Energy
Energy
Mott: E(2) >0


Van Oosten et al,
PRA 63, 053601
(2001)
t=0 Turn off trapping potentials
Imaging the expanding atom cloud gives important
information about the properties of the cloud at t=0:
Spatial distribution
after time of flight
->
Momentum distribution
at t=0
In the lattice at t=0
 ( x,0)   nei w0 ( x  Ri ,0)
so
| |
2
x
j
a
After time of flight
σ(t)= tħ/(mσo)
| |
 ( x, t )   ne w0 ( x, t )e
2
x
n( x )
|G|=
t
th
am
m
~
n(Q)
t
i
j
0
  Q  nG , 0
iQR j
Superfluid
Mott insulator
Quantum Phase transition
Lattice depth :
Laser Intensity
Markus Greiner et al. Nature 415, (2002);
shallow
deep
shallow
The loss of the interference pattern demonstrates the
loss of quantum phase coherence.
Optical lattice and parabolic potential
m U
4
2
0
mi  m0  i 2
nn o=3
Mott
1
no=2 Mott
no=1
Superfluid
Mott
J U
ultracold.uchicago.edu
Observing the Shell structure
S. Foelling et al., PRL 97:060403 (2006)
Spatially selective microwave transitions
and spin changing collisions
G. Campbell et al,
Science 313,649 2006
J. Sherson et al : Nature 467, 68
(2010).
S. Waseems et al Science, 2010
Also N. Gemelke et al Nature 460,
995 (2009)
Why are some materials ferro or anti- ferromagnetic
A fundamental question is whether spin-independent interactions
e.g. Coulomb fources, can be the origin of the magnetic ordering
observed in some materials.
• Study role of many-body interactions in quantum systems:
Non-interacting electron systems universally exhibit paramagnetism
• Useful applications
Ferromagnetic RAM
Magnetic Heads
High Tc
Superconductivity
Exchange interactions
Effective spin-spin interactions can arise due to the interplay between
the SPIN-INDEPENDENT forces and EXCHANGE SYMMETRY
f2
• Exchange
Direct overlap
Basic Idea
Energy
Triplet
Singlet
f1
Experimental Control of Exchange Interactions
M. Anderlini et al. Nature 448, 452 (2007)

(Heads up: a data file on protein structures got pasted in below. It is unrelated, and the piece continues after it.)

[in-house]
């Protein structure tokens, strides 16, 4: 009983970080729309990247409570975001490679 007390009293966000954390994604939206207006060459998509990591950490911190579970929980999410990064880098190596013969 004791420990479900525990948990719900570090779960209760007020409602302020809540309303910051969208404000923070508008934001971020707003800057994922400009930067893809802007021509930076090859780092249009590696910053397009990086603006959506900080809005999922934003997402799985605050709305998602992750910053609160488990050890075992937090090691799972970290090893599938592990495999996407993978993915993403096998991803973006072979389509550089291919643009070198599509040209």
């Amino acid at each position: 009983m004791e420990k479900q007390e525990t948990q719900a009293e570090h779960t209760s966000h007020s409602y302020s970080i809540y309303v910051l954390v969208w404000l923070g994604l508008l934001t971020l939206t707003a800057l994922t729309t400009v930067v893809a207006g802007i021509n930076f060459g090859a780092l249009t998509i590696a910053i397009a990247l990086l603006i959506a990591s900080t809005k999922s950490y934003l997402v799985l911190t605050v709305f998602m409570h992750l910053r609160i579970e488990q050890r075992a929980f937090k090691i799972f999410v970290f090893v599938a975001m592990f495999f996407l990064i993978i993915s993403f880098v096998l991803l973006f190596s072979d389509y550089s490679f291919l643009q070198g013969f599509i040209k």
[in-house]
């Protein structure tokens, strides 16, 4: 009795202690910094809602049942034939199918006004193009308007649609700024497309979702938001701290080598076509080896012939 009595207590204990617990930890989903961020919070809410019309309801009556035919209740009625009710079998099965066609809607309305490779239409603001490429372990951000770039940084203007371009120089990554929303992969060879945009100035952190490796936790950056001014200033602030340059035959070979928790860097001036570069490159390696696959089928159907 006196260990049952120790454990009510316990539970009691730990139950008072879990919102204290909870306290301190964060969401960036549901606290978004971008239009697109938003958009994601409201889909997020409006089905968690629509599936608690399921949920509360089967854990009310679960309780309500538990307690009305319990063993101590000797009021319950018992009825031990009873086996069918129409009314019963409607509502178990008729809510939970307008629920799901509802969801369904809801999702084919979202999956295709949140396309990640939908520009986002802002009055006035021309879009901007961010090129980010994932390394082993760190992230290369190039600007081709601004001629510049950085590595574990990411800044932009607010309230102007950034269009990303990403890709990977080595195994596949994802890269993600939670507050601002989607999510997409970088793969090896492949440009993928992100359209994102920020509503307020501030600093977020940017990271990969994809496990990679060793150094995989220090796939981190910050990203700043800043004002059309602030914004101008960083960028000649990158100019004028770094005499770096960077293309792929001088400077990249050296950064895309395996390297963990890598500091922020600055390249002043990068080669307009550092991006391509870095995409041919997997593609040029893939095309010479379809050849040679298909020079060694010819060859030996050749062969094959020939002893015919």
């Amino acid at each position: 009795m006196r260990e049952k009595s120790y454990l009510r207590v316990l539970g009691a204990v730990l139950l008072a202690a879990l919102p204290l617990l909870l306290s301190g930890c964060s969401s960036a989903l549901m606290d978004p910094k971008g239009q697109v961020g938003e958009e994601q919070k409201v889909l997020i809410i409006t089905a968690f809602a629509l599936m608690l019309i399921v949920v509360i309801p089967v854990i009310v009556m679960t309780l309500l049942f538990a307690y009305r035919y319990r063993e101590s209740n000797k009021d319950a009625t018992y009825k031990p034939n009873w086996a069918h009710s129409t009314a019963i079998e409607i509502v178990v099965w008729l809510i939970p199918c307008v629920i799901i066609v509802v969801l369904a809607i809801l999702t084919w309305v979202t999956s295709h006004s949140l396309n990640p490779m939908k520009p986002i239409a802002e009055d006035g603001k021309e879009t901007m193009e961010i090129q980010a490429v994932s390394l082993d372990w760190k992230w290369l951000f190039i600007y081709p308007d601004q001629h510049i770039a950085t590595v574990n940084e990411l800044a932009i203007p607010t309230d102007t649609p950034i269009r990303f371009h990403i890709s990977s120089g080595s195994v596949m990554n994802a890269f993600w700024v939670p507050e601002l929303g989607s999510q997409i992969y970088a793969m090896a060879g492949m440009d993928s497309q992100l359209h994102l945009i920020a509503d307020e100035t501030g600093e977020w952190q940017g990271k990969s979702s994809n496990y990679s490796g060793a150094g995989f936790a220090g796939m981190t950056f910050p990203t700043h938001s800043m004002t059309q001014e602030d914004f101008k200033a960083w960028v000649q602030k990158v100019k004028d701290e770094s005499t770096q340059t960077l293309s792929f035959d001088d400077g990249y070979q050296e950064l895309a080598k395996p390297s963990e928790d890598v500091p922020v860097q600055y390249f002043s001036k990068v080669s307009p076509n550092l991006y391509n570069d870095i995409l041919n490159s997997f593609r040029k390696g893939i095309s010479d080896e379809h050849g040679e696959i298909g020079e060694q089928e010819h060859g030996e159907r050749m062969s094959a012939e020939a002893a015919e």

Spin : |0=|F=1,mF=0 
|1=|F=1,mF=-1 
Singlet < Triplet
Orbitals: Two bands g and e
 
Hex  Vex (S1  S2 )
8pa 2
Vex 
2m

dx3 | w0 ( x) |2 | w1 ( x) |2
w0
w1
Superimpose two lattices: one with twice the periodicity of the other
Adjustable bias and barrier depth by changing laser intensity and phase
Experimental Control of Exchange Interactions
Prepare a
superposition of
singlet and triplet
Measured spin
exchange:
using band-mapping
techniques and SternGerlach filtering
Experimental Control of Exchange Interactions
Spin
dynamics
Super-Exchange Interactions
• Spin order can arise even though the wave function overlap
is practically zero.
Virtual processes
Super- Exchange
f1
f2
Triplet
Singlet
Energy
E.g. Two electrons in a hydrogen molecule, MnO
Mn
O
P.W. Anderson, Phys. Rev. 79, 350 (1950)
Super-exchange in optical lattices
Consider a double well with two atoms
 At zero order in J , the ground state is Mot insulator with one
atom per site and all spin configurations are degenerated
 J lifts the degeneracy: An effective Hamiltonian can be derived
using second order perturbation theory via virtual particle hole
excitations
J
J
0, 
2J J
,   
U 
, 
 ,0
Super-exchange in optical lattices
For spin independent parameters
H eff
 
 2 J ex S R  S L
- Bosons , + Fermions
J ex 
2J 2
U
Reversing the sign of super-exchange
Add a bias:
Jex 
J2
U  2

J2
U  2

J2U
U2  42
2>U implies Jex<0
S. Trotzky et. al , Science, 319,295(2008)
Two bosons in a Double Well with Sz=0
Only 4 states:
Vibrational spacing o>>U,J
 2 singly occupied configurations:
(1,1)
(1,1)|s , (1,1)|t
s 
1
(    )
2
Singlet
t 
1
(    )
2
Triplet
2 doubly occupied configurations: (2,0)|t , (0,2)| t
(0,2)| S
(2,0)
(0,2)
o
Energy levels in symmetric DW: o»U
Good basis:
( 1,1) t ,s 
  
2
| , 
20  02
2
t
|s, |- are not coupled by J. They have E=0,U for any J.
 |t, |+ are coupled by J: Form a 2 level system
|++ a|t
|-
ħ2
ħ1
U
|s
|t + a’|+
In the U>>J limit
ħ1~ 4J2/U: Super-exchange
ħ2~ U
Magnetic field gradient
In the limit U>>J, only the singly occupied states are populated
and they form a two level system: |s= | and |t=|
A Magnetic field gradient couples | and |
B ( BR  BL )zˆ
  J ex
H  
 B
B 

0 
• If |B|« Jex then | s and | t 
• If | B |» Jex
are the eigenstates
then | ↓↑  and |↑↓ are the eigenstates
Experimental Observation
S. Trotzky et. al , Science, 319,295(2008)
Prepare |↑↓
|B|>0
Turn of B
M
t
Evolve
Measure spin imbalance
Nz:
|s
# atoms |↑↓ - # atoms |↓↑
N z( t )  f( 1,2 )
In the limit J<<U,
|↑↓
|tz
Nz (t )  cos(2Jex t )
Simple Rabi oscillations
Measuring Super-exchange
Two frequencies
V=6Er
V=11 Er
V=17 Er
Almost one frequency
Comparisons with B. H. Model
2Jex
Shadow regions: 2%
experimental lattice
uncertainty
Extended B. H. Model
Real Materials:
• Complicated
• Disorder
Direct experimental
test of condensed
matter models:
Great success and a
lot of new challenges
?
Condensed
matter models:
Difficult to
calculate
Cold atoms in
optical lattice:
Clean realization
of CM models